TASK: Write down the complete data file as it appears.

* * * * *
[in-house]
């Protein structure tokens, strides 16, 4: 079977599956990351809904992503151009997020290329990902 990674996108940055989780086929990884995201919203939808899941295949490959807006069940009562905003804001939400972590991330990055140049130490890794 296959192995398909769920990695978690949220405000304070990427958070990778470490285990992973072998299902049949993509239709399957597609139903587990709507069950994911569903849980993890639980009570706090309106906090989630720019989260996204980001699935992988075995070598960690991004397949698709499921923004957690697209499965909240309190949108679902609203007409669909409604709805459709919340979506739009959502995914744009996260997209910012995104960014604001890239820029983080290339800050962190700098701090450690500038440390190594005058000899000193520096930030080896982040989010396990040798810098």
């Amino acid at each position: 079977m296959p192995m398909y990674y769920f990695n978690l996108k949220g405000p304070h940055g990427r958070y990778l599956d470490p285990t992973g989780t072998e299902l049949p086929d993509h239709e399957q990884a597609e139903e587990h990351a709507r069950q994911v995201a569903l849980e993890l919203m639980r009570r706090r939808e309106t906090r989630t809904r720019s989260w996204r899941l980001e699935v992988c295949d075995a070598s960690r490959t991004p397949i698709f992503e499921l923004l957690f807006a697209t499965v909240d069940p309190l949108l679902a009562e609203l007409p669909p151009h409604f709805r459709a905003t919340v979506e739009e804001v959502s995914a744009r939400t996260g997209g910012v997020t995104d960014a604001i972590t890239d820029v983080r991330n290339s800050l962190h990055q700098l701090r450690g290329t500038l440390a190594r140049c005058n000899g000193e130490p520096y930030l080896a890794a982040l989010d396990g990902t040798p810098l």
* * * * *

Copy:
[in-house]
């Protein structure tokens, strides 16, 4: 079977599956990351809904992503151009997020290329990902 990674996108940055989780086929990884995201919203939808899941295949490959807006069940009562905003804001939400972590991330990055140049130490890794 296959192995398909769920990695978690949220405000304070990427958070990778470490285990992973072998299902049949993509239709399957597609139903587990709507069950994911569903849980993890639980009570706090309106906090989630720019989260996204980001699935992988075995070598960690991004397949698709499921923004957690697209499965909240309190949108679902609203007409669909409604709805459709919340979506739009959502995914744009996260997209910012995104960014604001890239820029983080290339800050962190700098701090450690500038440390190594005058000899000193520096930030080896982040989010396990040798810098």
């Amino acid at each position: 079977m296959p192995m398909y990674y769920f990695n978690l996108k949220g405000p304070h940055g990427r958070y990778l599956d470490p285990t992973g989780t072998e299902l049949p086929d993509h239709e399957q990884a597609e139903e587990h990351a709507r069950q994911v995201a569903l849980e993890l919203m639980r009570r706090r939808e309106t906090r989630t809904r720019s989260w996204r899941l980001e699935v992988c295949d075995a070598s960690r490959t991004p397949i698709f992503e499921l923004l957690f807006a697209t499965v909240d069940p309190l949108l679902a009562e609203l007409p669909p151009h409604f709805r459709a905003t919340v979506e739009e804001v959502s995914a744009r939400t996260g997209g910012v997020t995104d960014a604001i972590t890239d820029v983080r991330n290339s800050l962190h990055q700098l701090r450690g290329t500038l440390a190594r140049c005058n000899g000193e130490p520096y930030l080896a890794a982040l989010d396990g990902t040798p810098l």